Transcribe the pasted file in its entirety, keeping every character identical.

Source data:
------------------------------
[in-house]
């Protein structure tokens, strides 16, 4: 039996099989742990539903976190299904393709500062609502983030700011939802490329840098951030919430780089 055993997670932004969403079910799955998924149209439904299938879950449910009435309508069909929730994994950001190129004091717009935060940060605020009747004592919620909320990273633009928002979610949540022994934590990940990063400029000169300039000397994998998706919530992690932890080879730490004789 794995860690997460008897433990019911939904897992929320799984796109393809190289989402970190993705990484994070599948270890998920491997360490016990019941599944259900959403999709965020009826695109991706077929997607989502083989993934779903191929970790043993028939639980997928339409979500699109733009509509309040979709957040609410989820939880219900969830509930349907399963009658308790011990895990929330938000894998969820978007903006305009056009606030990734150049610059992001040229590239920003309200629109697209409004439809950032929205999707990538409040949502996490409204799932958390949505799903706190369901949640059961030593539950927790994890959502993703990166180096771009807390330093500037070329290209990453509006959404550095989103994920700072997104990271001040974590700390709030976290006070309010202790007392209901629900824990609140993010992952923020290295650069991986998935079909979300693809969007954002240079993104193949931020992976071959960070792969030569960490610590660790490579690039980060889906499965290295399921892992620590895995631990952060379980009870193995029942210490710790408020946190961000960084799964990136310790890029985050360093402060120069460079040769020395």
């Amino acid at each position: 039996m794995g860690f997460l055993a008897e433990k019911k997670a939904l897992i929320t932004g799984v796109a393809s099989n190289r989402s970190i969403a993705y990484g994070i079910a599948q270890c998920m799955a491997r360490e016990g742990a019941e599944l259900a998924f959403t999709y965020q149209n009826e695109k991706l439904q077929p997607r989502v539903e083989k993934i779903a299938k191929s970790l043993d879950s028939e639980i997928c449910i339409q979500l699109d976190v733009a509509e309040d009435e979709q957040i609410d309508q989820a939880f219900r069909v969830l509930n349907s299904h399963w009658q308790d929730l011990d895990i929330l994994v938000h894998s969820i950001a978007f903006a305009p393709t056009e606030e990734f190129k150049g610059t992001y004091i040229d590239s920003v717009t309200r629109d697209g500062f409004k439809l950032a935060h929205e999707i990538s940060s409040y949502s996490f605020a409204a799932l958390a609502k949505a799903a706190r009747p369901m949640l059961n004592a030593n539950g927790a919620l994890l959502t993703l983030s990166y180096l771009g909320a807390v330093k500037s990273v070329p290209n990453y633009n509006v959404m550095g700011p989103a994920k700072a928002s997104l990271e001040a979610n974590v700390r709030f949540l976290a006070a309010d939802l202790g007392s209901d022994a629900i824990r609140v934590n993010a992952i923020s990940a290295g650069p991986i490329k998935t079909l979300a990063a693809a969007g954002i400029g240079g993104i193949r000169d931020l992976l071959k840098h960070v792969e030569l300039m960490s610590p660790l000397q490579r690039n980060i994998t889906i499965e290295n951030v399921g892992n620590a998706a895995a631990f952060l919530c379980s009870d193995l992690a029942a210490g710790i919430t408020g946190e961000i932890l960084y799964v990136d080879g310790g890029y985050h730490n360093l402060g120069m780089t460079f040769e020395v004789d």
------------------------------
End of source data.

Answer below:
[in-house]
């Protein structure tokens, strides 16, 4: 039996099989742990539903976190299904393709500062609502983030700011939802490329840098951030919430780089 055993997670932004969403079910799955998924149209439904299938879950449910009435309508069909929730994994950001190129004091717009935060940060605020009747004592919620909320990273633009928002979610949540022994934590990940990063400029000169300039000397994998998706919530992690932890080879730490004789 794995860690997460008897433990019911939904897992929320799984796109393809190289989402970190993705990484994070599948270890998920491997360490016990019941599944259900959403999709965020009826695109991706077929997607989502083989993934779903191929970790043993028939639980997928339409979500699109733009509509309040979709957040609410989820939880219900969830509930349907399963009658308790011990895990929330938000894998969820978007903006305009056009606030990734150049610059992001040229590239920003309200629109697209409004439809950032929205999707990538409040949502996490409204799932958390949505799903706190369901949640059961030593539950927790994890959502993703990166180096771009807390330093500037070329290209990453509006959404550095989103994920700072997104990271001040974590700390709030976290006070309010202790007392209901629900824990609140993010992952923020290295650069991986998935079909979300693809969007954002240079993104193949931020992976071959960070792969030569960490610590660790490579690039980060889906499965290295399921892992620590895995631990952060379980009870193995029942210490710790408020946190961000960084799964990136310790890029985050360093402060120069460079040769020395």
């Amino acid at each position: 039996m794995g860690f997460l055993a008897e433990k019911k997670a939904l897992i929320t932004g799984v796109a393809s099989n190289r989402s970190i969403a993705y990484g994070i079910a599948q270890c998920m799955a491997r360490e016990g742990a019941e599944l259900a998924f959403t999709y965020q149209n009826e695109k991706l439904q077929p997607r989502v539903e083989k993934i779903a299938k191929s970790l043993d879950s028939e639980i997928c449910i339409q979500l699109d976190v733009a509509e309040d009435e979709q957040i609410d309508q989820a939880f219900r069909v969830l509930n349907s299904h399963w009658q308790d929730l011990d895990i929330l994994v938000h894998s969820i950001a978007f903006a305009p393709t056009e606030e990734f190129k150049g610059t992001y004091i040229d590239s920003v717009t309200r629109d697209g500062f409004k439809l950032a935060h929205e999707i990538s940060s409040y949502s996490f605020a409204a799932l958390a609502k949505a799903a706190r009747p369901m949640l059961n004592a030593n539950g927790a919620l994890l959502t993703l983030s990166y180096l771009g909320a807390v330093k500037s990273v070329p290209n990453y633009n509006v959404m550095g700011p989103a994920k700072a928002s997104l990271e001040a979610n974590v700390r709030f949540l976290a006070a309010d939802l202790g007392s209901d022994a629900i824990r609140v934590n993010a992952i923020s990940a290295g650069p991986i490329k998935t079909l979300a990063a693809a969007g954002i400029g240079g993104i193949r000169d931020l992976l071959k840098h960070v792969e030569l300039m960490s610590p660790l000397q490579r690039n980060i994998t889906i499965e290295n951030v399921g892992n620590a998706a895995a631990f952060l919530c379980s009870d193995l992690a029942a210490g710790i919430t408020g946190e961000i932890l960084y799964v990136d080879g310790g890029y985050h730490n360093l402060g120069m780089t460079f040769e020395v004789d």